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Temporal trends in the incidence and recurrence of hospitalised atherothrombotic disease in an Australian population, 2000–07: data linkage study
  1. Lee Nedkoff1,
  2. Thomas G Briffa1,
  3. Matthew Knuiman1,
  4. Joseph Hung2,
  5. Paul E Norman3,
  6. Graeme J Hankey4,
  7. Peter L Thompson2,
  8. Elizabeth Geelhoed5,
  9. Frank M Sanfilippo1,
  10. Siobhan Hickling1,
  11. Alexandra Bremner5,
  12. Michael Hobbs1
  1. 1Cardiovascular Research Group, School of Population Health, The University of Western Australia, Crawley, Western Australia, Australia
  2. 2School of Medicine and Pharmacology, Sir Charles Gairdner Hospital Unit, The University of Western Australia, Crawley, Western Australia, Australia
  3. 3School of Surgery, The University of Western Australia, Crawley, Western Australia, Australia
  4. 4School of Medicine and Pharmacology, Royal Perth Hospital Unit, The University of Western Australia, Crawley, Western Australia, Australia
  5. 5School of Population Health, The University of Western Australia, Crawley, Western Australia, Australia
  1. Correspondence to Ms Lee Nedkoff, School of Population Health, M431, The University of Western Australia, 35 Stirling Highway, Crawley, Western Australia 6009, Australia; lee.nedkoff{at}uwa.edu.au

Abstract

Objectives To examine temporal trends in the incidence and recurrence of hospitalised coronary heart disease (CHD), cerebrovascular disease (CeVD) and peripheral arterial disease (PAD) separately and combined, and by the history of all forms of atherothrombotic disease (ATD).

Design Population-based longitudinal data linkage study.

Setting Western Australia.

Participants All patients aged 35–84 years hospitalised in Western Australia for CHD, CeVD or PAD from 2000 to 2007.

Main Outcome Measures Age-standardised incidence and recurrence rates of CHD, CeVD and PAD stratified by ATD history, sex and age.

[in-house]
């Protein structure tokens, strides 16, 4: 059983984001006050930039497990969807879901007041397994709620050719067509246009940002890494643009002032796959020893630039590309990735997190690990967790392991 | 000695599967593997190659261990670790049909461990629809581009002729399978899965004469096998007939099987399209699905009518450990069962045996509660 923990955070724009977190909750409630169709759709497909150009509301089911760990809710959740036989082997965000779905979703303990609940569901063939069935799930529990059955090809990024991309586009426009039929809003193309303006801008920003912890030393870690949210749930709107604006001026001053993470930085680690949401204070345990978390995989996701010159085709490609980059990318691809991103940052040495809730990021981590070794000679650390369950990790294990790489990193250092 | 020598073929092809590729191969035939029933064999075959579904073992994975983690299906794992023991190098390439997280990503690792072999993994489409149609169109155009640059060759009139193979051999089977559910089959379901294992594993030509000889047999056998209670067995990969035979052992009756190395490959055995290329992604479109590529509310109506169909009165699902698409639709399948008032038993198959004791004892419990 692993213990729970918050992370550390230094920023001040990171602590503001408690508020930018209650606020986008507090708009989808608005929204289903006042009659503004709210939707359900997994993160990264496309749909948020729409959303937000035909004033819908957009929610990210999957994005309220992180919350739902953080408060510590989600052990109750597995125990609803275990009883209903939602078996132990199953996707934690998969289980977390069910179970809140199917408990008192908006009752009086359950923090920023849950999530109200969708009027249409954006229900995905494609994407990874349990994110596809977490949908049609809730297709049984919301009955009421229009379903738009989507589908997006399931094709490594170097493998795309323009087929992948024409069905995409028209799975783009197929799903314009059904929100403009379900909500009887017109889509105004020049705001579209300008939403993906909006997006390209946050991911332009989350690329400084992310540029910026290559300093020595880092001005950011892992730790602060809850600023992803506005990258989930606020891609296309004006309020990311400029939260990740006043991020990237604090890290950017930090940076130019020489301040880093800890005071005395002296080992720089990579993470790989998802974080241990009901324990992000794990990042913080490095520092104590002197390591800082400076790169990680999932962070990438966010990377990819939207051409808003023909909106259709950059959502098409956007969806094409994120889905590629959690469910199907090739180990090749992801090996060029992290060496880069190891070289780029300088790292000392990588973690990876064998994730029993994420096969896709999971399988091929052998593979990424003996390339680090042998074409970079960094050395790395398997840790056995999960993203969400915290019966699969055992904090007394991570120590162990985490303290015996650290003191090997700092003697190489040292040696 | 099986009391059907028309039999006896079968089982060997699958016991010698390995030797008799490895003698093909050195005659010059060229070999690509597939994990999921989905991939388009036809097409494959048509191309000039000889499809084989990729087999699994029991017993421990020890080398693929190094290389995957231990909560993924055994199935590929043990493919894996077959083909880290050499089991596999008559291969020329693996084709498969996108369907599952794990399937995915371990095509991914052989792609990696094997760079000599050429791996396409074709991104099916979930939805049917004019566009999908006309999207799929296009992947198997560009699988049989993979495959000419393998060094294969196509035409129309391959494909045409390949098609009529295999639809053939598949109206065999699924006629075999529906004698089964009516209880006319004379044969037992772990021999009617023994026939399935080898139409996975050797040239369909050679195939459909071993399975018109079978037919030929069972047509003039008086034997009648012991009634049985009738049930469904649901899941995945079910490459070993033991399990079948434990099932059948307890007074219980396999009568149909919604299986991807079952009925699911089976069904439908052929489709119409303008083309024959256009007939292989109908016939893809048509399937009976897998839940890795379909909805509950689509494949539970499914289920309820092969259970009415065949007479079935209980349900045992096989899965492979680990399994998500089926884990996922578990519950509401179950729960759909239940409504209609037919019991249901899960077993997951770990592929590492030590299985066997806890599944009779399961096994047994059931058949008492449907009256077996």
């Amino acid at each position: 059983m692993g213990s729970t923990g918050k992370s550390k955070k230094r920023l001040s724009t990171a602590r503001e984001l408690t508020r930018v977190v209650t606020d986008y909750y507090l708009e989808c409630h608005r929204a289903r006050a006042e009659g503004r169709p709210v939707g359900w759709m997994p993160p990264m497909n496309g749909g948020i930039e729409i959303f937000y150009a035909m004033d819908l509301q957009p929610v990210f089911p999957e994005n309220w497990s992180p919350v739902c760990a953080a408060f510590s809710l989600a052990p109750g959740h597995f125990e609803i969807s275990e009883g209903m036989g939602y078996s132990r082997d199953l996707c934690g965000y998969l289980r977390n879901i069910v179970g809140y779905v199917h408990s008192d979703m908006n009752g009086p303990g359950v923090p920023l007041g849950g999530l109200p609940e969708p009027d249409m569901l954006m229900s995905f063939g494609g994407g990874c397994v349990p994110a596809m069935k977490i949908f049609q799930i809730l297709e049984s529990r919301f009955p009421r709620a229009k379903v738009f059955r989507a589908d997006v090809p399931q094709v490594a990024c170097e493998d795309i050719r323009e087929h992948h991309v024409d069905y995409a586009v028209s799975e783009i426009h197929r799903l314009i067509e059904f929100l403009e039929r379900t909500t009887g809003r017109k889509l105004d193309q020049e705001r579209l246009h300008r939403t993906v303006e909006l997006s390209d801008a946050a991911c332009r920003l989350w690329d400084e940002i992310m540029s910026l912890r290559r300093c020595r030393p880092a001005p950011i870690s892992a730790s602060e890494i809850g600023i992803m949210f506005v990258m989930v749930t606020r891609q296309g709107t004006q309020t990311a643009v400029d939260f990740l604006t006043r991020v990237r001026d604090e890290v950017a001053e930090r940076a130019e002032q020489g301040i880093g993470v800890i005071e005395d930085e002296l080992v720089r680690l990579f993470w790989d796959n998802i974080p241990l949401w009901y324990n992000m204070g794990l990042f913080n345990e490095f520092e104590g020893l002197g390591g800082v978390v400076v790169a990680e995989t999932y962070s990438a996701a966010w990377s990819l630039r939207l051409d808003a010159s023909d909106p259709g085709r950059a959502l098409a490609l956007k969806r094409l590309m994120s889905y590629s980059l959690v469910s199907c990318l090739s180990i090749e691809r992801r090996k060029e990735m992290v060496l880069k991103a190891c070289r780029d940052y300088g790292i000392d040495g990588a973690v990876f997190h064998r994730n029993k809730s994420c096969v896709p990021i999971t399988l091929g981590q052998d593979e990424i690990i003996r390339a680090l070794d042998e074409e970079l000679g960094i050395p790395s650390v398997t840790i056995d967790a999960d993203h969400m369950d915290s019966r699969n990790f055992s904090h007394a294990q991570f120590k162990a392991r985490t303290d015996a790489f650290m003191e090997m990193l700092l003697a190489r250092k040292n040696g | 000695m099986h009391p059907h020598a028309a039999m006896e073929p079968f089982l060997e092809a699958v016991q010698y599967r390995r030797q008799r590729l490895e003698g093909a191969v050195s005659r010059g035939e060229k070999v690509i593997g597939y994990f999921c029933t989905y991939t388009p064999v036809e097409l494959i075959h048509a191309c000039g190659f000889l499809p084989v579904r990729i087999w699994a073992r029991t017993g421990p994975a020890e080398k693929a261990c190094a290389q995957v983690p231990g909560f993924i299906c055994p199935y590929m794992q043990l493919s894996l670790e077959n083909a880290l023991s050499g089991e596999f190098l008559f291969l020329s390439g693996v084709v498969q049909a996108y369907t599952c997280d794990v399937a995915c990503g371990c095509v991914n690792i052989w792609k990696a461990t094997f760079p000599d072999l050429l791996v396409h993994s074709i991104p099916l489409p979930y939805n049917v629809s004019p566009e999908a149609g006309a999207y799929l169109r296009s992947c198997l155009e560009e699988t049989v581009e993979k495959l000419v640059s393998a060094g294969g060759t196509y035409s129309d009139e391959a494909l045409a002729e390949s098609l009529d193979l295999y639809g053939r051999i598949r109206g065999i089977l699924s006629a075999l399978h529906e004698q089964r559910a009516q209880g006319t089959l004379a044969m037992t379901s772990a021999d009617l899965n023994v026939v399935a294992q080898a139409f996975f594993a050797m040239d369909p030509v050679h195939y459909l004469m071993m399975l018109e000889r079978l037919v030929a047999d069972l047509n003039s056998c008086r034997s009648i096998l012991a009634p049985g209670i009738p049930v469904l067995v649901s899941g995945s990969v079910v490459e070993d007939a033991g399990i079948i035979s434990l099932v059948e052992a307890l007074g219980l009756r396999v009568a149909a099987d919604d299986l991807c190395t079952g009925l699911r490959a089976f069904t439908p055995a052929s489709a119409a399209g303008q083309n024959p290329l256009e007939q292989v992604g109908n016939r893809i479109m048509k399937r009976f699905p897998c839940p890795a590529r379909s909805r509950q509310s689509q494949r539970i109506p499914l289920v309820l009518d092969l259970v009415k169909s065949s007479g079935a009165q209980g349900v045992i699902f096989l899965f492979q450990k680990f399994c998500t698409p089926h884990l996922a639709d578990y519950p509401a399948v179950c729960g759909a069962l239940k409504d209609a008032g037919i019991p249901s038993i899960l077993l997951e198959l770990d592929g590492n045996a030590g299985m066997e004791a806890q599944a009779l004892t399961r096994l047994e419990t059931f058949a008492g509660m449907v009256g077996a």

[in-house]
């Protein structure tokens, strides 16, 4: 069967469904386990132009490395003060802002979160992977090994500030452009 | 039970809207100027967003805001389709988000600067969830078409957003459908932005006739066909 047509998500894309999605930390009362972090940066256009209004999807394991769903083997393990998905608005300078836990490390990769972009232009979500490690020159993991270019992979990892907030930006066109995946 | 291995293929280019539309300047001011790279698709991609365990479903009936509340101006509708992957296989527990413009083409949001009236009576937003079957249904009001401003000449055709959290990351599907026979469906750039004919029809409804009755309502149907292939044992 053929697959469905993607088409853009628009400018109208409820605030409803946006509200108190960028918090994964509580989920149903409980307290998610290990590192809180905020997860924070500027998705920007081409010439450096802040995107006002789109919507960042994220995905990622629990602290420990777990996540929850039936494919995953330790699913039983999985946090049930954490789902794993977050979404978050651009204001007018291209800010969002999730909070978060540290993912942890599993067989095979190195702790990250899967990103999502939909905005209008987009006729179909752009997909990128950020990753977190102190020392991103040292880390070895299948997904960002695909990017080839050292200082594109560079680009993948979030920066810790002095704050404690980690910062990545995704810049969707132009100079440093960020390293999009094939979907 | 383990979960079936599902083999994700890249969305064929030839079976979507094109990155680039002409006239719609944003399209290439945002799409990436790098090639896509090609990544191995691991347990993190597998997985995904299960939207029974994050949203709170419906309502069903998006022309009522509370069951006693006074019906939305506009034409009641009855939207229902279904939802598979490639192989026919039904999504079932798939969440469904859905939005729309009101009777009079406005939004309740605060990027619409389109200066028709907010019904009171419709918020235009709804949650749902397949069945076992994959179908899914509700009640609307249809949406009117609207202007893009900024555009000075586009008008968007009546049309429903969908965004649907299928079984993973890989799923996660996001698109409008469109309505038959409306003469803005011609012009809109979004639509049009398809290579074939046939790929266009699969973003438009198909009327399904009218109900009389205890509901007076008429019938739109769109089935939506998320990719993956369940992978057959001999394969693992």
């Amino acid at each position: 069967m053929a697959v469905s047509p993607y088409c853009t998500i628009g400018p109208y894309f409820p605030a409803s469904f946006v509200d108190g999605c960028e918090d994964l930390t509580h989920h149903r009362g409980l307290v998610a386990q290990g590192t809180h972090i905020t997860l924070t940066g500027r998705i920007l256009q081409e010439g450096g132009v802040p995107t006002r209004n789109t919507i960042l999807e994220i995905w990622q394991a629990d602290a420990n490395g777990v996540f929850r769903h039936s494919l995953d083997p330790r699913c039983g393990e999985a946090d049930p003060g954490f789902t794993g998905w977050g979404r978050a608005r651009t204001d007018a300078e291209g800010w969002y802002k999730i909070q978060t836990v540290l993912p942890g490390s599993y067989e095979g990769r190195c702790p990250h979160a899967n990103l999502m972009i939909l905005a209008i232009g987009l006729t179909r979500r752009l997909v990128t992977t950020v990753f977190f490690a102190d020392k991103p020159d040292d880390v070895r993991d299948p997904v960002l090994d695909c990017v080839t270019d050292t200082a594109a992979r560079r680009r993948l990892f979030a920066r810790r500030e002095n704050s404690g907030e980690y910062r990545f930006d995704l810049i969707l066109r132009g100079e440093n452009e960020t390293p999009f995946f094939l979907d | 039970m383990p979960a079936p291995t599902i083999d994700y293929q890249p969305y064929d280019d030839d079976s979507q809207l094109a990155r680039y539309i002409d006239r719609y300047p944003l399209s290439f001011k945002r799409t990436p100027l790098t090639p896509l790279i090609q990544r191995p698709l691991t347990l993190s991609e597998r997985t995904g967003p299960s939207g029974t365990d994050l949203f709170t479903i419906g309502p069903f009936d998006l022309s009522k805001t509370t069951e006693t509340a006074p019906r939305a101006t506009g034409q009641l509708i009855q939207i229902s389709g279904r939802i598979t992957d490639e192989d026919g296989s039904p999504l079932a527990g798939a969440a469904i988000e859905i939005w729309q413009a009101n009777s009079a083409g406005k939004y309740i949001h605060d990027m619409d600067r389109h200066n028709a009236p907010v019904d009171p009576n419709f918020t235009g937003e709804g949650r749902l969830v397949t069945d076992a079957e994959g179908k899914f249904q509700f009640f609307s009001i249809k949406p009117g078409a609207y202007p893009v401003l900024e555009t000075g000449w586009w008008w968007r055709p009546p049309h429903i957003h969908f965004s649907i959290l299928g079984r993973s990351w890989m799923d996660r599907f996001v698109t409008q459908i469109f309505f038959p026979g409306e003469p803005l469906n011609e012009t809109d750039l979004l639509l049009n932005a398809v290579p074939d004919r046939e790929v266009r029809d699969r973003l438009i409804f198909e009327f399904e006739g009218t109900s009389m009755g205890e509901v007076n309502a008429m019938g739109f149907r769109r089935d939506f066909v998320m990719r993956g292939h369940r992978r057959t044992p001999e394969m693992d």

Results 107 576 events (65.9% men) were identified; 70% of all admissions were for CHD. In patients without a history of any ATD, incidence rates declined significantly in all groups, although the reduction in incident CHD in women was marginal (−0.7%/year, 95% CI −1.5 to +0.1%). The largest annual reductions in incidence rates were for PAD (men, −6.4%/year, 95% CI −7.7 to −5.0%; women, −5.4%/year, 95% CI −7.2 to −3.6%) and CeVD in women (−4.0%/year, 95% CI −5.0 to −3.0%). Falls in overall recurrence rates were greatest for CeVD (men, −3.2%/year, 95% CI −4.7 to −1.6%; women −4.6%/year, 95% CI −6.4 to −2.7%). Trends across all categories of polyvascular ATD were generally downward, although not all changes were statistically significant.

Conclusion The incidence and recurrence rates of hospitalised ATD have decreased over time, including in patients with disease involving multiple vascular territories. This implies that primary and secondary prevention strategies have been broadly effective. However, high absolute rates of recurrence and limited reduction in 35–54-year-old individuals highlight patient groups to target to reduce further the burden of ATD.

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Footnotes

  • Funding LN is funded by the National Health and Medical Research Council of Australia (NHMRC); the NHMRC funded the Real and Changing Atherothrombotic Disease Burden and Secondary Prevention project (#572558); the funding body played no role in the study design, analysis or interpretation of data, writing of the report, or of the decision to submit the article for publication.

  • Competing interests None.

  • Ethics approval This study was approved by the ethics committees of the University of Western Australia (RA/4/1/1491) and the WA Department of Health (#2009/18).

  • Provenance and peer review Not commissioned; externally peer reviewed.

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